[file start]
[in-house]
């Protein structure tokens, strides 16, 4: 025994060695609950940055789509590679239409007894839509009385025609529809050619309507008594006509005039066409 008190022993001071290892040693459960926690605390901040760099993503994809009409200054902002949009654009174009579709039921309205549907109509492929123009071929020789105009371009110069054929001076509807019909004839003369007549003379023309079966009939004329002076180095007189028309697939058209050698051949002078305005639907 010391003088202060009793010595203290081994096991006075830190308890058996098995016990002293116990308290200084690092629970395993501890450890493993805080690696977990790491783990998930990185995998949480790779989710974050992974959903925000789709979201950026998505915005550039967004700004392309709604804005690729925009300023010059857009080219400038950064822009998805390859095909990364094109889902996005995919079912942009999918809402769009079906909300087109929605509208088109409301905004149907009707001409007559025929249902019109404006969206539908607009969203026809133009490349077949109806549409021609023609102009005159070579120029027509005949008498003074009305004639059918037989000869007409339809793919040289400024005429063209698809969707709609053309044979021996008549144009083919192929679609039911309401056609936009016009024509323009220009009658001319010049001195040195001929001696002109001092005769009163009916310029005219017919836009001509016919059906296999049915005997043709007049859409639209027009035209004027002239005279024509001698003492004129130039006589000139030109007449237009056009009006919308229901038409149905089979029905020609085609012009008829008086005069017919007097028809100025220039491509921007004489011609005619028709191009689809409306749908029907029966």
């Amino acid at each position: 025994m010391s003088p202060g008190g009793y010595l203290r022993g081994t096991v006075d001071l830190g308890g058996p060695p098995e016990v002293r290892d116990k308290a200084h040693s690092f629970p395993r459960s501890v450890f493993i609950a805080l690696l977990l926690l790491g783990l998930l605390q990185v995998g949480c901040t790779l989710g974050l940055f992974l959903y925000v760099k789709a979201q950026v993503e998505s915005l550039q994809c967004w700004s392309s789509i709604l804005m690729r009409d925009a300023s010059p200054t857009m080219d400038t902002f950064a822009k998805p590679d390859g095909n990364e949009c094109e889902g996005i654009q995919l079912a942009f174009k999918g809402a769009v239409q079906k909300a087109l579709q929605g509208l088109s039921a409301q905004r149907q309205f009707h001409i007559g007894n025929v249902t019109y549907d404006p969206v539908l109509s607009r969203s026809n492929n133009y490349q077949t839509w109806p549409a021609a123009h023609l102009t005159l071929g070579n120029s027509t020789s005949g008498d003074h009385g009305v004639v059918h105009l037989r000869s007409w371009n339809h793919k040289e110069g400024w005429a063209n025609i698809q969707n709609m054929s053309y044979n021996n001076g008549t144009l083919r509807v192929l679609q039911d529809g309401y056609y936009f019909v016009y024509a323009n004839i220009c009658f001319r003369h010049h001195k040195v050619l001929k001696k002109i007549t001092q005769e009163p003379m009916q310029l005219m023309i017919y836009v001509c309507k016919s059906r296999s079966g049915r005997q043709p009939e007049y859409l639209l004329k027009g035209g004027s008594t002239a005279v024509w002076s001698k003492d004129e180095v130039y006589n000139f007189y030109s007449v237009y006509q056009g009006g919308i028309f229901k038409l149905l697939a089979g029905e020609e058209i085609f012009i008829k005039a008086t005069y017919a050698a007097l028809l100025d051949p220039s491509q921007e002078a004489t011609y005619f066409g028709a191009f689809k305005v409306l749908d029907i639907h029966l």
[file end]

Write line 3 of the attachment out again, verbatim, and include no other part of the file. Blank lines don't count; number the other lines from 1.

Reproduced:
């Amino acid at each position: 025994m010391s003088p202060g008190g009793y010595l203290r022993g081994t096991v006075d001071l830190g308890g058996p060695p098995e016990v002293r290892d116990k308290a200084h040693s690092f629970p395993r459960s501890v450890f493993i609950a805080l690696l977990l926690l790491g783990l998930l605390q990185v995998g949480c901040t790779l989710g974050l940055f992974l959903y925000v760099k789709a979201q950026v993503e998505s915005l550039q994809c967004w700004s392309s789509i709604l804005m690729r009409d925009a300023s010059p200054t857009m080219d400038t902002f950064a822009k998805p590679d390859g095909n990364e949009c094109e889902g996005i654009q995919l079912a942009f174009k999918g809402a769009v239409q079906k909300a087109l579709q929605g509208l088109s039921a409301q905004r149907q309205f009707h001409i007559g007894n025929v249902t019109y549907d404006p969206v539908l109509s607009r969203s026809n492929n133009y490349q077949t839509w109806p549409a021609a123009h023609l102009t005159l071929g070579n120029s027509t020789s005949g008498d003074h009385g009305v004639v059918h105009l037989r000869s007409w371009n339809h793919k040289e110069g400024w005429a063209n025609i698809q969707n709609m054929s053309y044979n021996n001076g008549t144009l083919r509807v192929l679609q039911d529809g309401y056609y936009f019909v016009y024509a323009n004839i220009c009658f001319r003369h010049h001195k040195v050619l001929k001696k002109i007549t001092q005769e009163p003379m009916q310029l005219m023309i017919y836009v001509c309507k016919s059906r296999s079966g049915r005997q043709p009939e007049y859409l639209l004329k027009g035209g004027s008594t002239a005279v024509w002076s001698k003492d004129e180095v130039y006589n000139f007189y030109s007449v237009y006509q056009g009006g919308i028309f229901k038409l149905l697939a089979g029905e020609e058209i085609f012009i008829k005039a008086t005069y017919a050698a007097l028809l100025d051949p220039s491509q921007e002078a004489t011609y005619f066409g028709a191009f689809k305005v409306l749908d029907i639907h029966l």